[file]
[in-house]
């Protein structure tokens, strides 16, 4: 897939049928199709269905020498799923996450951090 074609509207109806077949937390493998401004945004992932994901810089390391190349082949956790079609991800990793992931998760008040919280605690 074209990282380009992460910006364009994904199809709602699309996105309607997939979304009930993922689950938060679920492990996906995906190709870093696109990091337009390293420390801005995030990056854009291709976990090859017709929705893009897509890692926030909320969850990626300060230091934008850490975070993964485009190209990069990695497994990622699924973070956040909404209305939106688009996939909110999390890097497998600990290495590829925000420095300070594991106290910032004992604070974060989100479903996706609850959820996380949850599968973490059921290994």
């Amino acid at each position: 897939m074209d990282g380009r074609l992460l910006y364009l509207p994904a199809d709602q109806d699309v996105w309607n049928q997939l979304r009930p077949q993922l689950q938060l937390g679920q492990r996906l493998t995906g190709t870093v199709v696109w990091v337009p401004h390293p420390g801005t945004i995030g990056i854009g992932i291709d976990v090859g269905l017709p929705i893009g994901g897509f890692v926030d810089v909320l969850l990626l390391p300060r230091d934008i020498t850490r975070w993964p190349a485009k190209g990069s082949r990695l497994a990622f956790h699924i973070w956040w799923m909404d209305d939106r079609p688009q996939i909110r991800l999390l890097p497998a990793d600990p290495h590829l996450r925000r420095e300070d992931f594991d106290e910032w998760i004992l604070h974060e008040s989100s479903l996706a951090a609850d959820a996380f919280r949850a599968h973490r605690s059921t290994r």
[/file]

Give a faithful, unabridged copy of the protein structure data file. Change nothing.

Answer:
[in-house]
């Protein structure tokens, strides 16, 4: 897939049928199709269905020498799923996450951090 074609509207109806077949937390493998401004945004992932994901810089390391190349082949956790079609991800990793992931998760008040919280605690 074209990282380009992460910006364009994904199809709602699309996105309607997939979304009930993922689950938060679920492990996906995906190709870093696109990091337009390293420390801005995030990056854009291709976990090859017709929705893009897509890692926030909320969850990626300060230091934008850490975070993964485009190209990069990695497994990622699924973070956040909404209305939106688009996939909110999390890097497998600990290495590829925000420095300070594991106290910032004992604070974060989100479903996706609850959820996380949850599968973490059921290994």
């Amino acid at each position: 897939m074209d990282g380009r074609l992460l910006y364009l509207p994904a199809d709602q109806d699309v996105w309607n049928q997939l979304r009930p077949q993922l689950q938060l937390g679920q492990r996906l493998t995906g190709t870093v199709v696109w990091v337009p401004h390293p420390g801005t945004i995030g990056i854009g992932i291709d976990v090859g269905l017709p929705i893009g994901g897509f890692v926030d810089v909320l969850l990626l390391p300060r230091d934008i020498t850490r975070w993964p190349a485009k190209g990069s082949r990695l497994a990622f956790h699924i973070w956040w799923m909404d209305d939106r079609p688009q996939i909110r991800l999390l890097p497998a990793d600990p290495h590829l996450r925000r420095e300070d992931f594991d106290e910032w998760i004992l604070h974060e008040s989100s479903l996706a951090a609850d959820a996380f919280r949850a599968h973490r605690s059921t290994r």